Advocacy group vows to carry control fight into new school year

The fight over mayoral control isn’t over, according to a stalwart group of activists who convened a meeting Saturday to plan how to increase local control of city schools.

Comptroller candidate John Liu and mayoral candidate Tony Avella joined an energized and sometimes raucous crowd of around 70 public school parents, teachers and advocates at the launch event for the Coalition for Public Education, held at the lower Manhattan headquarters of the municipal union District Council 37.

The coalition could be one legacy of this spring’s protracted debate over school governance. That debate was finally settled, at least for the next six years, when Gov. Paterson signed into law a new bill that continues a modified version of mayoral control. Vowing to keep the fight against mayoral control going into the new school year, coalition organizers announced rallies in four boroughs for the first day of school next week.

“The struggle continues on this battle,” said Esmeralda Simmons, director of the Center for Law and Social Justice at Medgar Evers College. “Do not be fooled into thinking that because something has happened in Albany, there’s nothing else that can be done.”

Conference organizers were joined by two of the state legislature’s staunchest mayoral control opponents, Senators Bill Perkins and Eric Adams.

Avella and Frances Villar, another mayoral candidate, also called for greater checks on mayoral power and for the phasing out of the city’s charter schools. Liu and public advocate candidate Norman Siegel made pitches for greater transparency and oversight of the Department of Education.

By the end of the afternoon, small groups of parents, teachers, students and activists had developed broad guidelines for the coalition’s continued work. Most recommendations revolved around the need for an independent parent union and more well-developed teacher training.

But, organizers said, if changes to school governance structure don’t happen soon, they will take increasingly vocal action. Organizers are already planning rallies at four schools around the city on the first day of school, though they have yet to decide the exact locations.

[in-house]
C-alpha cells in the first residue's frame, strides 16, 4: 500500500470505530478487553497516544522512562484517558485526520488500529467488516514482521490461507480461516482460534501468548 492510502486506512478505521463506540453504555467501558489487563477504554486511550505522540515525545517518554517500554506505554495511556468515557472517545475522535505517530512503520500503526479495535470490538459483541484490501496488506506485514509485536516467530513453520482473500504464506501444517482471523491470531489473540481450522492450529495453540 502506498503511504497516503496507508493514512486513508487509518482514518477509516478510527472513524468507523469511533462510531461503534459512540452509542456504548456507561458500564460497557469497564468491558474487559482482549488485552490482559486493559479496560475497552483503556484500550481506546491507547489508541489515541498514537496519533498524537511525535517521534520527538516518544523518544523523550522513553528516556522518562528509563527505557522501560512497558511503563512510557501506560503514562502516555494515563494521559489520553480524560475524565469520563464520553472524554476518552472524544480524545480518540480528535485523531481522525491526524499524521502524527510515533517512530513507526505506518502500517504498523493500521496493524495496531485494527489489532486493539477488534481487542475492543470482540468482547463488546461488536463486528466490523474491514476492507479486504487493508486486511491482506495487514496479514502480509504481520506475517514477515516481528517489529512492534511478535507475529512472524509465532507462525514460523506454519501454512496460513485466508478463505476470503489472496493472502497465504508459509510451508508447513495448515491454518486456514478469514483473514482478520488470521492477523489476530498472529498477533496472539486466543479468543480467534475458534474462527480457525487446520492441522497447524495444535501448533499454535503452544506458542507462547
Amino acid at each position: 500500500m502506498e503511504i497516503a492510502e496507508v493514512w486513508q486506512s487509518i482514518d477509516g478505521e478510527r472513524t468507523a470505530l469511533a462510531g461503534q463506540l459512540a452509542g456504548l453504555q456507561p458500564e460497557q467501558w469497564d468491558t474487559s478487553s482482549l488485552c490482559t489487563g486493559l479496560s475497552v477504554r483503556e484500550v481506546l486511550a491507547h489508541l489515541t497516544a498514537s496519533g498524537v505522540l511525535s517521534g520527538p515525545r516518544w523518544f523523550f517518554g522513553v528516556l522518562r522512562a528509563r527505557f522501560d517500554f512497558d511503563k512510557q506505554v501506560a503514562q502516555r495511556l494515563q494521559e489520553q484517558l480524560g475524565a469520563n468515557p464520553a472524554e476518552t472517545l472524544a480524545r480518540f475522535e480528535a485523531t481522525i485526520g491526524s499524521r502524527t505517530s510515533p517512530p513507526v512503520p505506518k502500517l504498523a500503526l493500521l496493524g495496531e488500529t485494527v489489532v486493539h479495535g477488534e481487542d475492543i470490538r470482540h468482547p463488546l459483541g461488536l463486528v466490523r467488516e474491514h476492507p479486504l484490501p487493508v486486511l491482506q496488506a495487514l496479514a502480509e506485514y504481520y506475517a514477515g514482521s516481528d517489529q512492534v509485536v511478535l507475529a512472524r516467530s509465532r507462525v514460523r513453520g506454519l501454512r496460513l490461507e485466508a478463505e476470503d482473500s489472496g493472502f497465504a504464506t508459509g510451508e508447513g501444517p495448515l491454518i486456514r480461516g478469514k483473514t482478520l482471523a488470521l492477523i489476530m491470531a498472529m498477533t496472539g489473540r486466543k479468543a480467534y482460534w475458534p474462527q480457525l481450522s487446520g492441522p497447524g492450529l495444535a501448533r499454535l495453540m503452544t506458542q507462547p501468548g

City Council member Charles Barron asked the audience to continue lobbying politicians for change in school governance. But if major change doesn’t come, he said, activists should organize massive nonviolent resistance to schools controlled by the mayor.

More audio highlights from the event are below:

The smooth stylings of the “Say No to Mayoral Control” rap greeted parents and teachers as they arrived at the meeting:

Democratic mayoral candidate Tony Avella said that he would choose the next schools chancellor based on his or her experience as an educator in New York City schools:

Avella also argued that charter schools are a diversion from the real task of improving all of the city’s public schools:

Frances Villar, the 26-year-old Party for Socialism and Liberation mayoral candidate, explained why she also opposes charter schools:

Comptroller candidate John Liu praised the new school governance bill for granting the comptroller greater oversight over Department of Education contracts and said that he was eager to exercise that power:

Public advocate candidate Norman Siegel called for greater oversight of the Department of Education.

New York State Senator Eric Adams discussed the role parent involvement should play under the new school governance structure.